Israel blames this abduction on Hamas, the Palestinian militant and political group who in the past has claimed it is intent on Israel’s destruction — although Hamas has also said in recent years that it is open to a long-term truce with Israel. The United States officially considers Hamas a terrorist group. Hamas denies any involvement in the capture and killing of the three teenage civilians.
On July 8 Israel began Operation Protective Eagle. According to the BBC, as of August 11, 2014, there have been 4,760+ airstrikes on Gaza and 3,356 rockets fired at Israel.
It is estimated that 1,875 people have been killed in Gaza. Over 85% of those deaths were civilians and 426 of them were children.
Sixty-four Israeli soldiers have been killed and three civilians (as of August 6).
According to the August 6 UN situation report on Gaza:
9,500 people have been injured in Gaza, and 2,877 of those were children.
520,000 people in Gaza have been displaced.
1.5 million people in Gaza have no or limited access to water
10,609 Gaza housing units have been destroyed or severely damaged
141 Gaza schools have been damaged
2-4 hours of electricity are available each day in Gaza
What Both Sides Want
According to Hamas’s charter, and Hamas’s political leaders, Hamas acts in response to Israeli militant control, which imposes restrictions on people and food from entering and leaving the Gaza Strip. Hamas also claims it acts in self-defense as a response Israeli airstrikes and other militant attacks.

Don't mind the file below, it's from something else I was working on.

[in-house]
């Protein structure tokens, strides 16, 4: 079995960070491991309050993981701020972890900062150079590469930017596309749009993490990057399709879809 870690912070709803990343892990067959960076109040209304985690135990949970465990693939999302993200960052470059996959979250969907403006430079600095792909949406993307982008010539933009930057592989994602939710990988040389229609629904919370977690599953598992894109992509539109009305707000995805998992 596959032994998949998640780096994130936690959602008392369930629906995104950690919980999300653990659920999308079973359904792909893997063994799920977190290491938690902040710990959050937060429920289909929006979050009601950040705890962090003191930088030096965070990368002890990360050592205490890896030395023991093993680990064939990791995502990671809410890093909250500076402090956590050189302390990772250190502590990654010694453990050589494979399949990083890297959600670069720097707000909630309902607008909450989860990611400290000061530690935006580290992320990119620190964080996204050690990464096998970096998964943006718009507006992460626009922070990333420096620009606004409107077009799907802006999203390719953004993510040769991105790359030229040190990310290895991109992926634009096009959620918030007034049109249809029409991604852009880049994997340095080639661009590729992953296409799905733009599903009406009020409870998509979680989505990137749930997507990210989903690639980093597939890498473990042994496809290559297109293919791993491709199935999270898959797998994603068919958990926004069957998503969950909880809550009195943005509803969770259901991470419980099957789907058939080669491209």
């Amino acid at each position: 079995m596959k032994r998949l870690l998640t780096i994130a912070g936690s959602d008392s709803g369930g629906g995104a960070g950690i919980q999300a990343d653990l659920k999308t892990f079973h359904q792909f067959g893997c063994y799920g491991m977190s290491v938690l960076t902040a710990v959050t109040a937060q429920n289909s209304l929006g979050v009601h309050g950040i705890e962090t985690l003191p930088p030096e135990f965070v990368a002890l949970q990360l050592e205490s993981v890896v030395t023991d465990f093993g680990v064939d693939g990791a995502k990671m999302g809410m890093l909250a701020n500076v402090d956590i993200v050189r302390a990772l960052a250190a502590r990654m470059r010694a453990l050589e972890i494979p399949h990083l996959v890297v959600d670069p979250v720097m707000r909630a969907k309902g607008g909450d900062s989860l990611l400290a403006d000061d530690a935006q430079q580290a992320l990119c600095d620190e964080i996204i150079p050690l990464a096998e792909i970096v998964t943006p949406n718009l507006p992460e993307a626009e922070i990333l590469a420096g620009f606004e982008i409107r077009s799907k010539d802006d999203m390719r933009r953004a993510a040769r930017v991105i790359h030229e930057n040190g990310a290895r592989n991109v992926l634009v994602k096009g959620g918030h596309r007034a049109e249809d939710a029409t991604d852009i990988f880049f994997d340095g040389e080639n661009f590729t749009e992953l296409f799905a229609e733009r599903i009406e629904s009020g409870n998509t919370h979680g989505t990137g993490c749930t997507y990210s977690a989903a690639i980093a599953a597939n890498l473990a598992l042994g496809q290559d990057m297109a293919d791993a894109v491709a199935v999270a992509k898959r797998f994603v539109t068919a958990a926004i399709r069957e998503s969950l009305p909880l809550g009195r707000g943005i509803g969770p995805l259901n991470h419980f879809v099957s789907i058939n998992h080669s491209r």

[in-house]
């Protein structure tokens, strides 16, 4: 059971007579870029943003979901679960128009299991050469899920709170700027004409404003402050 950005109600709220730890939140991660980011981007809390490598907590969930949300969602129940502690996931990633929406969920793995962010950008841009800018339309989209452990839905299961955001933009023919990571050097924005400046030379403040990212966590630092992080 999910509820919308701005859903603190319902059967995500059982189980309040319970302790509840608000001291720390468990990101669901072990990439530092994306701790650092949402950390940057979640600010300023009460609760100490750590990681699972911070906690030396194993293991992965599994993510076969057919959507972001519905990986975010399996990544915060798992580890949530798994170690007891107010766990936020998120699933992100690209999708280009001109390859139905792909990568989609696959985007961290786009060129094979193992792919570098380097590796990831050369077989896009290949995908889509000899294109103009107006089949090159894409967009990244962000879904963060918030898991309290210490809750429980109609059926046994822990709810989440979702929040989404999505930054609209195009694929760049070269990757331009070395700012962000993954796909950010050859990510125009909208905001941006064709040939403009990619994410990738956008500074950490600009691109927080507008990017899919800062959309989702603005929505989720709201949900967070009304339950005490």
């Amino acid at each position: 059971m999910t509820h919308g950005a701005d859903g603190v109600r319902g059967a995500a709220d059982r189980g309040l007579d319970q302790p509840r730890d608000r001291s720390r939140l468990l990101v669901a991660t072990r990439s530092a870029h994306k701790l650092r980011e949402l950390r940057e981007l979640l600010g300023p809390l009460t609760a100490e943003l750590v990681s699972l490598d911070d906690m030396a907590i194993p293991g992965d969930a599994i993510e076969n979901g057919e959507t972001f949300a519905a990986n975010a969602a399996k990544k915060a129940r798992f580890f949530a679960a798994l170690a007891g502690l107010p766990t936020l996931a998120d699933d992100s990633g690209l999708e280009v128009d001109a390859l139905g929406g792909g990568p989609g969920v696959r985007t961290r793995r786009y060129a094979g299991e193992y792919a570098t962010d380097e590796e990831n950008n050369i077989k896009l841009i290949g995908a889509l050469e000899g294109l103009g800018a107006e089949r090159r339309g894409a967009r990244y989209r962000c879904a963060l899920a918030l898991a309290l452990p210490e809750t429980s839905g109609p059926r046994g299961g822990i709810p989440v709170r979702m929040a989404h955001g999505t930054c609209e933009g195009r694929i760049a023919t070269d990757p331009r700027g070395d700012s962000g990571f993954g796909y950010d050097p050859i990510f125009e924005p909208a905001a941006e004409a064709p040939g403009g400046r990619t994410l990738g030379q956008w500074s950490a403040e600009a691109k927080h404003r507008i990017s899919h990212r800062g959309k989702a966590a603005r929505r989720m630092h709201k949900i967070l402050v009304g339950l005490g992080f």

Al Jazeera reports that Hamas demands Israel lift its seven-year-blockade and allow the Gaza seaports and airport to reopen. Hamas also demands that Israel stop aggression in Jerusalem, Gaza, and the West Bank. It insists that Israel commit to the 2012 ceasefire, stop undermining the Palestinian government, and free prisoners that have recently been re-arrested.
The Wall Street Journal reports that Israel’s biggest demand is the disarming of the Gaza militants.
Where the World Stands
During the United States Human Rights Council on July 23, the United States was the only country to vote against an investigation into possible war crimes in the Gaza Strip. Out of the other 47 participating countries, 17 abstained from voting and 29 voted in favor of opening an investigation against Israel.
Where Adventists Stand
While GC President Ted Wilson recently made a statement about religious violence in Syria and Iraq, there has been no official GC statement on the Gaza conflict. My opinions on the conflict have nothing to do with being Adventist; they come from my love of people, life, and basic human rights. Statistically, Palestine is being destroyed. I can’t support that. But am I Biblically off-base? One of my Adventist Facebook friends would say absolutely that I am wrong.